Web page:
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Birds as predators in tropical agroforestry systems

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dc.contributor.author Van Bael, Sunshine A. en
dc.contributor.author Philpott, Stacy M. en
dc.contributor.author Greenberg, Russell S. en
dc.contributor.author Bichier, Peter en
dc.contributor.author Barber, Nicholas A. en
dc.contributor.author Mooney, Kailen A. en
dc.contributor.author Gruner, Daniel S. en
dc.date.accessioned 2009-08-12T19:30:07Z
dc.date.available 2009-08-12T19:30:07Z
dc.date.issued 2008
dc.identifier.citation Van Bael, Sunshine A., Philpott, Stacy M., Greenberg, Russell S., Bichier, Peter, Barber, Nicholas A., Mooney, Kailen A., and Gruner, Daniel S. 2008. "<a href="https://repository.si.edu/handle/10088/7966">Birds as predators in tropical agroforestry systems</a>." <em>Ecology</em>. 89 (4):928-934. <a href="https://doi.org/10.1890/06-1976.1">https://doi.org/10.1890/06-1976.1</a> en
dc.identifier.issn 0012-9658
dc.identifier.uri http://hdl.handle.net/10088/7966
dc.description.abstract Insectivorous birds reduce arthropod abundances and their damage to plants in some, but not all, studies where predation by birds has been assessed. The variation in bird effects may be due to characteristics such as plant productivity or quality, habitat complexity, and/or species diversity of predator and prey assemblages. Since agroforestry systems vary in such characteristics, these systems provide a good starting point for understanding when and where we can expect predation by birds to be important. We analyze data from bird exclosure studies in forests and agroforestry systems to ask whether birds consistently reduce their arthropod prey base and whether bird predation differs between forests and agroforestry systems. Further, we focus on agroforestry systems to ask whether the magnitude of bird predation (1) differs between canopy trees and understory plants, (2) differs when migratory birds are present or absent, and (3) correlates with bird abundance and diversity. We found that, across all studies, birds reduce all arthropods, herbivores, carnivores, and plant damage. We observed no difference in the magnitude of bird effects between agroforestry systems and forests despite simplified habitat structure and plant diversity in agroforests. Within agroforestry systems, bird reduction of arthropods was greater in the canopy than the crop layer. Top-down effects of bird predation were especially strong during censuses when migratory birds were present in agroforestry systems. Importantly, the diversity of the predator assemblage correlated with the magnitude of predator effects; where the diversity of birds, especially migratory birds, was greater, birds reduced arthropod densities to a greater extent. We outline potential mechanisms for relationships between bird predator, insect prey, and habitat characteristics, and we suggest future studies using tropical agroforests as a model system to further test these areas of ecological theory. en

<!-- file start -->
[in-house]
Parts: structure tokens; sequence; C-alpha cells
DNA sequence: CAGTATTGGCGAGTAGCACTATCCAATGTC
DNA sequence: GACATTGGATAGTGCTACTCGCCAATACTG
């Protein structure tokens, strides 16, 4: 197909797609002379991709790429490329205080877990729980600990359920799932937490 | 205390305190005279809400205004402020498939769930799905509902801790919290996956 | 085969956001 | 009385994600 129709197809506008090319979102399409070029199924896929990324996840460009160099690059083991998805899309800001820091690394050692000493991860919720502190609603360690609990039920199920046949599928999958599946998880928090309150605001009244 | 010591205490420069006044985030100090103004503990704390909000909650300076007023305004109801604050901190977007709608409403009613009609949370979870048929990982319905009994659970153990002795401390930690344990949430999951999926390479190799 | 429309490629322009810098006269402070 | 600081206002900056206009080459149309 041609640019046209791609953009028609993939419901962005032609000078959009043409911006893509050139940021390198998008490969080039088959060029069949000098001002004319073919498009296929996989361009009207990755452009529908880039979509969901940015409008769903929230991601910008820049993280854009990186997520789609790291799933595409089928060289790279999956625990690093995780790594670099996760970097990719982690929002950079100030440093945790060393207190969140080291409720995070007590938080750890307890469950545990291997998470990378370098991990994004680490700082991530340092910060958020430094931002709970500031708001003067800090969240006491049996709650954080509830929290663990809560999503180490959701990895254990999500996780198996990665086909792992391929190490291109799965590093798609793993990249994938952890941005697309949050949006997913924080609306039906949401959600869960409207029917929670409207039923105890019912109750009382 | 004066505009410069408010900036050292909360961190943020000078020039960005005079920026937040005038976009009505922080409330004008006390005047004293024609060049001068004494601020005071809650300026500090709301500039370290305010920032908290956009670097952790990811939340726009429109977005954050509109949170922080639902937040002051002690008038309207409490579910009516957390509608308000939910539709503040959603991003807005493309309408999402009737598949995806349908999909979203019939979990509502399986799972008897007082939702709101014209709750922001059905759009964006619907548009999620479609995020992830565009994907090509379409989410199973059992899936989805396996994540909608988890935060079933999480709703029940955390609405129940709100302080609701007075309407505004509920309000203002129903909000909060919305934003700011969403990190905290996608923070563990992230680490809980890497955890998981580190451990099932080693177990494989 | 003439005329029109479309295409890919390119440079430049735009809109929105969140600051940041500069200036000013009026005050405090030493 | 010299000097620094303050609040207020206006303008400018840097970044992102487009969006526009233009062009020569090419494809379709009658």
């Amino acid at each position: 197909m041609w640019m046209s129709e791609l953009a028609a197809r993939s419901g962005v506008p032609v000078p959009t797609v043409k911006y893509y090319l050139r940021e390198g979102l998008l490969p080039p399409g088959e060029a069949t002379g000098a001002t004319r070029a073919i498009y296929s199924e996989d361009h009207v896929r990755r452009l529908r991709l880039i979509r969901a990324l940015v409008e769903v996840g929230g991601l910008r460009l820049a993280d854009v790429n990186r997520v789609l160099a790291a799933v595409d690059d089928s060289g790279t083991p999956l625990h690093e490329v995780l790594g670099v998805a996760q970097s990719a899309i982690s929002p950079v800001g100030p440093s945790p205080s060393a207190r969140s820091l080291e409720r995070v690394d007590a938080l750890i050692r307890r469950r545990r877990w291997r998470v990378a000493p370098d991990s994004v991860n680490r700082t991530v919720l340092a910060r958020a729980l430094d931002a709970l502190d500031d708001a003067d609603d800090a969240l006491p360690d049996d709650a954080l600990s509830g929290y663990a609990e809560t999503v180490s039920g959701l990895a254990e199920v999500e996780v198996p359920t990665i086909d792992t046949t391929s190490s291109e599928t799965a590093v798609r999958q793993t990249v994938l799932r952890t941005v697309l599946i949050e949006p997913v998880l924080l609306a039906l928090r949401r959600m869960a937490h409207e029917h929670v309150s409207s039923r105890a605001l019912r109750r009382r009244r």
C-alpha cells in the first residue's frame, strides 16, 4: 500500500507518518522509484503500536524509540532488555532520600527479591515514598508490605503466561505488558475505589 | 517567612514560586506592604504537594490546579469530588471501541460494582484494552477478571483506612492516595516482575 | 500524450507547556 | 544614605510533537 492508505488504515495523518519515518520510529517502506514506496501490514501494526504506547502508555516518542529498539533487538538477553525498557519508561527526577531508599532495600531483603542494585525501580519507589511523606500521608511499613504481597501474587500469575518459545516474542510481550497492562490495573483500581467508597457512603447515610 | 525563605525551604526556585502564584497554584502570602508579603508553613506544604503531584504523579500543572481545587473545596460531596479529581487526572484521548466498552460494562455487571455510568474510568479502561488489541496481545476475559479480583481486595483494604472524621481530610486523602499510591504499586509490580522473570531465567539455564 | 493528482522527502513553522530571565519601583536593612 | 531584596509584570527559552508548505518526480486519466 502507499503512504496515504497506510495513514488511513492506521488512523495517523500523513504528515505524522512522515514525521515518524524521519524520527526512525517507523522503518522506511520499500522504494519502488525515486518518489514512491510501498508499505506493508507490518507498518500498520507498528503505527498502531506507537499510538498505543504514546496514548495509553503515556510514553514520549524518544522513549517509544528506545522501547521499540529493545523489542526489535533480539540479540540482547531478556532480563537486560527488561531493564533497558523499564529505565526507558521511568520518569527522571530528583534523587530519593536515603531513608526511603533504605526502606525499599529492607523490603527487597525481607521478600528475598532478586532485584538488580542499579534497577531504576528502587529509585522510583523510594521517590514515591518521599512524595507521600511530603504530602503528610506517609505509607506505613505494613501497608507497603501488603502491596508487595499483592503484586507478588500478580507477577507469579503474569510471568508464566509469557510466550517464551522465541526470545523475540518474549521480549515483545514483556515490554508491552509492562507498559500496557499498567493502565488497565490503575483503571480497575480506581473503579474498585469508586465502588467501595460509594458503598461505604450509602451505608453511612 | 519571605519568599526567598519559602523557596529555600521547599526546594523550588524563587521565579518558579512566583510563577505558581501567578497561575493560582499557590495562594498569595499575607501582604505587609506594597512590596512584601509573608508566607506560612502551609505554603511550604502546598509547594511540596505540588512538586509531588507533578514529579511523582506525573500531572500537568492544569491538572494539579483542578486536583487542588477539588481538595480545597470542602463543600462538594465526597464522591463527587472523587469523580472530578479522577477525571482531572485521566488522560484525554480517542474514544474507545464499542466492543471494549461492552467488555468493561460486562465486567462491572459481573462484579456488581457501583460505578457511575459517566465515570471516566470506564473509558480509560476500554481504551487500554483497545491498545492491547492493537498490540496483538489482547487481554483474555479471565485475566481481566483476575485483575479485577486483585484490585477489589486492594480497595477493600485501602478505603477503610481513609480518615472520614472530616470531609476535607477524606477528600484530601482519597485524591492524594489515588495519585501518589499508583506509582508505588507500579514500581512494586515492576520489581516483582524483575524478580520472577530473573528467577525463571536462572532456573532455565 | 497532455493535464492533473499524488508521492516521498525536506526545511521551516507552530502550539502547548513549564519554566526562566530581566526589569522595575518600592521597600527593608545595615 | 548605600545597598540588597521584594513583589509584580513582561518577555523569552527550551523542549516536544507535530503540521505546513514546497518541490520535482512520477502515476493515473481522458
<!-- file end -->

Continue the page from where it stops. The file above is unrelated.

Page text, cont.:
dc.format.extent 102886 bytes
dc.format.mimetype application/pdf
dc.language.iso en_US
dc.relation.ispartof Ecology en
dc.title Birds as predators in tropical agroforestry systems en
dc.type Journal Article en
dc.identifier.srbnumber 74411
dc.identifier.doi 10.1890/06-1976.1
rft.jtitle Ecology
rft.volume 89
rft.issue 4
rft.spage 928-934
dc.description.SIUnit NH-EOL en
dc.description.SIUnit STRI en
dc.description.SIUnit NZP en
dc.description.SIUnit mbc en
dc.citation.spage 928-934

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